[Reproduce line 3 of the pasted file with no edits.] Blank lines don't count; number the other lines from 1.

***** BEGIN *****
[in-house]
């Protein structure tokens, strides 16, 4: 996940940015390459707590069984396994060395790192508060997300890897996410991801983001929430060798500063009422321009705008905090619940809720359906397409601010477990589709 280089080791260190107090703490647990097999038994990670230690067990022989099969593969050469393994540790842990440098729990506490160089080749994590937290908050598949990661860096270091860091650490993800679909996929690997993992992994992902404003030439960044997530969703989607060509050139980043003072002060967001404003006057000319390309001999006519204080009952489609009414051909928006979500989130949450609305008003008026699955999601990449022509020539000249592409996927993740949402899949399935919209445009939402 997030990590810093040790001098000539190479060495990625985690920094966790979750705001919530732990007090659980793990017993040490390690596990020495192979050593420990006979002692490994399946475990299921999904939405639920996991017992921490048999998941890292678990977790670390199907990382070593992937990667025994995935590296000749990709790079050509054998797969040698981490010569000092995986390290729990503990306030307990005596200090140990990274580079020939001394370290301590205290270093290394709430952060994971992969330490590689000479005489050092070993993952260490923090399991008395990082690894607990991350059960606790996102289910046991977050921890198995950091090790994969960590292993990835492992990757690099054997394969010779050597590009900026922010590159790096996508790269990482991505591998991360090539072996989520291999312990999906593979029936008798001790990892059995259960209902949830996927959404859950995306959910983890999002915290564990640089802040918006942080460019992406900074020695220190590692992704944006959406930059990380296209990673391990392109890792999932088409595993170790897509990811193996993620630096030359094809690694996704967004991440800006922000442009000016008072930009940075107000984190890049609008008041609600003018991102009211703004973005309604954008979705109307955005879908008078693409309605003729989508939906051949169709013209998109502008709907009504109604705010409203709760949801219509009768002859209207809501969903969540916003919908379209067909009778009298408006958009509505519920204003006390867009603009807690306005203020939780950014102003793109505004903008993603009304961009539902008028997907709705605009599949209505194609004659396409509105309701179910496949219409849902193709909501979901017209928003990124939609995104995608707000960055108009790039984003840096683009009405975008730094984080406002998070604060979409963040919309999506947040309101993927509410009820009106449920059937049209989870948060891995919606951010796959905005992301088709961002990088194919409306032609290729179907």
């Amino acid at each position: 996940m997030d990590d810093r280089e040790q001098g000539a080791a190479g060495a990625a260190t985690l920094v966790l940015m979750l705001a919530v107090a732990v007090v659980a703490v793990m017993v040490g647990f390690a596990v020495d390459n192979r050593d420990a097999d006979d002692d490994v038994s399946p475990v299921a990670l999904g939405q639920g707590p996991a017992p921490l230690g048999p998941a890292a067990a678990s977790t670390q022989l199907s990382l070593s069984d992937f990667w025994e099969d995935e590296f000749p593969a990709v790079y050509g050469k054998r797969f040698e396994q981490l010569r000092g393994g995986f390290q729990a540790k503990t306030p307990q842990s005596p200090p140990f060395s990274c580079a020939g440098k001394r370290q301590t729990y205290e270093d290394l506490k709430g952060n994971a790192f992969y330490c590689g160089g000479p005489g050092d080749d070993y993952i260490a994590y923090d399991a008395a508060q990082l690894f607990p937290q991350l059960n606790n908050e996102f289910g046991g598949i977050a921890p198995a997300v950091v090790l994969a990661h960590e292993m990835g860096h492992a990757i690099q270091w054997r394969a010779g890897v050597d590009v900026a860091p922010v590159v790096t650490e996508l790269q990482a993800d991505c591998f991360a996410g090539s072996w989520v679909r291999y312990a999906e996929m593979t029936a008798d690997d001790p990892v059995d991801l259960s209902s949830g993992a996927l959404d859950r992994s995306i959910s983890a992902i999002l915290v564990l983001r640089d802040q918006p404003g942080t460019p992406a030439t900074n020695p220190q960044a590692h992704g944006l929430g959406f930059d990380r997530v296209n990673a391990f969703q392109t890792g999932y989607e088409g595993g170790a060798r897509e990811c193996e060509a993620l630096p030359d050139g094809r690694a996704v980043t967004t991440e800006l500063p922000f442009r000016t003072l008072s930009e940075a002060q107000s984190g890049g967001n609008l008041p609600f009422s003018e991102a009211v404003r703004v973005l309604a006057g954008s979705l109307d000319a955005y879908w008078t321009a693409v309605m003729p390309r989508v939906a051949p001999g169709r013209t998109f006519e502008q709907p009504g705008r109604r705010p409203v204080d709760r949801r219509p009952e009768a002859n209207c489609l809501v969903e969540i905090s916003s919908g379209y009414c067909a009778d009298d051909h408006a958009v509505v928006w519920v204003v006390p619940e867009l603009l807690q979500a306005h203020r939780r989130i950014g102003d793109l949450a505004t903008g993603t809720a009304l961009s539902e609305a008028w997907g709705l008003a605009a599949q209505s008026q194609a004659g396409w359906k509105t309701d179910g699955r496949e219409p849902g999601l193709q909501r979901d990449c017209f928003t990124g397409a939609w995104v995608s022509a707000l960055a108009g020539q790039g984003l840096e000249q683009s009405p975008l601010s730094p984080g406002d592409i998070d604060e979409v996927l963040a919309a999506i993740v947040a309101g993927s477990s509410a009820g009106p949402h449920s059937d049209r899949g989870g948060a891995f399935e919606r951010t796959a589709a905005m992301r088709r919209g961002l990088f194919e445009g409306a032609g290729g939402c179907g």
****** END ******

């Amino acid at each position: 996940m997030d990590d810093r280089e040790q001098g000539a080791a190479g060495a990625a260190t985690l920094v966790l940015m979750l705001a919530v107090a732990v007090v659980a703490v793990m017993v040490g647990f390690a596990v020495d390459n192979r050593d420990a097999d006979d002692d490994v038994s399946p475990v299921a990670l999904g939405q639920g707590p996991a017992p921490l230690g048999p998941a890292a067990a678990s977790t670390q022989l199907s990382l070593s069984d992937f990667w025994e099969d995935e590296f000749p593969a990709v790079y050509g050469k054998r797969f040698e396994q981490l010569r000092g393994g995986f390290q729990a540790k503990t306030p307990q842990s005596p200090p140990f060395s990274c580079a020939g440098k001394r370290q301590t729990y205290e270093d290394l506490k709430g952060n994971a790192f992969y330490c590689g160089g000479p005489g050092d080749d070993y993952i260490a994590y923090d399991a008395a508060q990082l690894f607990p937290q991350l059960n606790n908050e996102f289910g046991g598949i977050a921890p198995a997300v950091v090790l994969a990661h960590e292993m990835g860096h492992a990757i690099q270091w054997r394969a010779g890897v050597d590009v900026a860091p922010v590159v790096t650490e996508l790269q990482a993800d991505c591998f991360a996410g090539s072996w989520v679909r291999y312990a999906e996929m593979t029936a008798d690997d001790p990892v059995d991801l259960s209902s949830g993992a996927l959404d859950r992994s995306i959910s983890a992902i999002l915290v564990l983001r640089d802040q918006p404003g942080t460019p992406a030439t900074n020695p220190q960044a590692h992704g944006l929430g959406f930059d990380r997530v296209n990673a391990f969703q392109t890792g999932y989607e088409g595993g170790a060798r897509e990811c193996e060509a993620l630096p030359d050139g094809r690694a996704v980043t967004t991440e800006l500063p922000f442009r000016t003072l008072s930009e940075a002060q107000s984190g890049g967001n609008l008041p609600f009422s003018e991102a009211v404003r703004v973005l309604a006057g954008s979705l109307d000319a955005y879908w008078t321009a693409v309605m003729p390309r989508v939906a051949p001999g169709r013209t998109f006519e502008q709907p009504g705008r109604r705010p409203v204080d709760r949801r219509p009952e009768a002859n209207c489609l809501v969903e969540i905090s916003s919908g379209y009414c067909a009778d009298d051909h408006a958009v509505v928006w519920v204003v006390p619940e867009l603009l807690q979500a306005h203020r939780r989130i950014g102003d793109l949450a505004t903008g993603t809720a009304l961009s539902e609305a008028w997907g709705l008003a605009a599949q209505s008026q194609a004659g396409w359906k509105t309701d179910g699955r496949e219409p849902g999601l193709q909501r979901d990449c017209f928003t990124g397409a939609w995104v995608s022509a707000l960055a108009g020539q790039g984003l840096e000249q683009s009405p975008l601010s730094p984080g406002d592409i998070d604060e979409v996927l963040a919309a999506i993740v947040a309101g993927s477990s509410a009820g009106p949402h449920s059937d049209r899949g989870g948060a891995f399935e919606r951010t796959a589709a905005m992301r088709r919209g961002l990088f194919e445009g409306a032609g290729g939402c179907g």